Good news! You do in fact learn from your mistakes, study finds

Turns out, the old adage is true — you do learn from your mistakes, but it helps if you were close to getting the right answer all along.

Turns out, the old adage is true — you do learn from your mistakes, but it helps if you were close to getting the right answer all along, according to a new study published in Memory.

“Our research found evidence that mistakes that are a ‘near miss’ can help a person learn the information better than if no errors were made at all,” Dr. Nicole Anderson, the senior author on the study, said. “These types of errors can serve as stepping stones to remembering the right answer. But if the error made is a wild guess and out in left field, then a person does not learn the correct information as easily.”

Guesses that are nowhere near the right answer are not going to help you make a better answer next time, in other words.

We remember best when our mistake is almost right

To test the power of a helpful mistake, the researchers recruited English speakers who had no background in Spanish to learn the correct translations for Spanish words. When the Spanish words were closer in meaning to the English word, such as “carrera which means degree in Spanish and sounds like “career” in English, they were better able to remember the correct translation. They had a harder time remembering from wrong answers that had widely different meanings.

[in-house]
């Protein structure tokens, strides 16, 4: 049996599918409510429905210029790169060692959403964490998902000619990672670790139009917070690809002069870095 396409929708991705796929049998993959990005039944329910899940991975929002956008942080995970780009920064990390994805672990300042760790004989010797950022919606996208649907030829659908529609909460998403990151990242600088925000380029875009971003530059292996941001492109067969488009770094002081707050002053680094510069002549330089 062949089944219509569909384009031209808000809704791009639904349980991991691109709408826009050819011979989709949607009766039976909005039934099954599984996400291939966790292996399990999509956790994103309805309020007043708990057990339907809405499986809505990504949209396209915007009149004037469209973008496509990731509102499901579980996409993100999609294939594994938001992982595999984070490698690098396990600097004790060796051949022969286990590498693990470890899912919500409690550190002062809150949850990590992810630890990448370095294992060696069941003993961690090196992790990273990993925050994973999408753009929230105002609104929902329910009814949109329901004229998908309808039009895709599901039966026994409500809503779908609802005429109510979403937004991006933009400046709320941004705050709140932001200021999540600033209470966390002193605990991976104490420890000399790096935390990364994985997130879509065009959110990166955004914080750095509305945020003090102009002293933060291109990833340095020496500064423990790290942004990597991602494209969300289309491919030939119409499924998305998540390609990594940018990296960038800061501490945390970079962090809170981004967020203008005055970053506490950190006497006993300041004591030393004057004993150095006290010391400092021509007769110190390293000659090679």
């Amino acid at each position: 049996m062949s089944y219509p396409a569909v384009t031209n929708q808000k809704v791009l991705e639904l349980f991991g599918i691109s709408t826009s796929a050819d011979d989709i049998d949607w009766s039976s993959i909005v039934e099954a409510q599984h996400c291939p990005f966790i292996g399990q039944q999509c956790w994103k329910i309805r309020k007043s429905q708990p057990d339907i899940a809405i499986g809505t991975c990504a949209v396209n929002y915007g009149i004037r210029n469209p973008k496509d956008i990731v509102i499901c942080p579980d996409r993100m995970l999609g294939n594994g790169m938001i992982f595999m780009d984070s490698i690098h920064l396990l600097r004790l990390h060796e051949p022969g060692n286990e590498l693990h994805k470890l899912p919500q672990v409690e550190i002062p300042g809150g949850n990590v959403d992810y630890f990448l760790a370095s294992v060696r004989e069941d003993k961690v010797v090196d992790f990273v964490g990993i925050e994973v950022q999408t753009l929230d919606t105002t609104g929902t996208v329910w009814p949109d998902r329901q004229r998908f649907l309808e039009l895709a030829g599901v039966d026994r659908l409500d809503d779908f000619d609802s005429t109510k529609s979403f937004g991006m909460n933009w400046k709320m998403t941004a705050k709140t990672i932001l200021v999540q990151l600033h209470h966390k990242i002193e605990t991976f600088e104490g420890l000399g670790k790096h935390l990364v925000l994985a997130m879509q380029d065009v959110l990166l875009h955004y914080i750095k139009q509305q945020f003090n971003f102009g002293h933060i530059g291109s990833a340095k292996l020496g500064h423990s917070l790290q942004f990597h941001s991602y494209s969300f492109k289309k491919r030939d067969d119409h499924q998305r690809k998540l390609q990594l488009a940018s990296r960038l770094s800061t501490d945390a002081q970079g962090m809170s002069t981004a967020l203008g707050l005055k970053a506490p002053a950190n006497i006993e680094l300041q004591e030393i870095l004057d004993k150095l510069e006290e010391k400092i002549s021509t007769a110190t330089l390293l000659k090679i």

Why does this close trial-and-error form of learning work? It’s strengthening the activation of related information in our memory. When we make a mistake that is almost right, we are giving our brains a better chance at retrieving the right information next time, the researchers suggest. “Greater learning is required when outcomes differ widely from expectation, leading to greater attentional deployment to feedback,” the study said.

Inevitably, employees make mistakes. If you’re a boss wants a lesson to stick, you may be better off giving your employees choices that guide them towards the vicinity of the right answer, instead of leaving it open-ended.

“In a series of it may be better to ask questions that guide learners to guess in the right ballpark (e.g., Question: What kind of living thing is an earwig?; Answers: reptile, bird, insect) as opposed to left field (e.g., Question: What is an earwig?; Answers: earring, hairpiece, insect),” the study concluded.

Monica Torres|is a reporter for Ladders and can be reached at mtorres@theladders.com.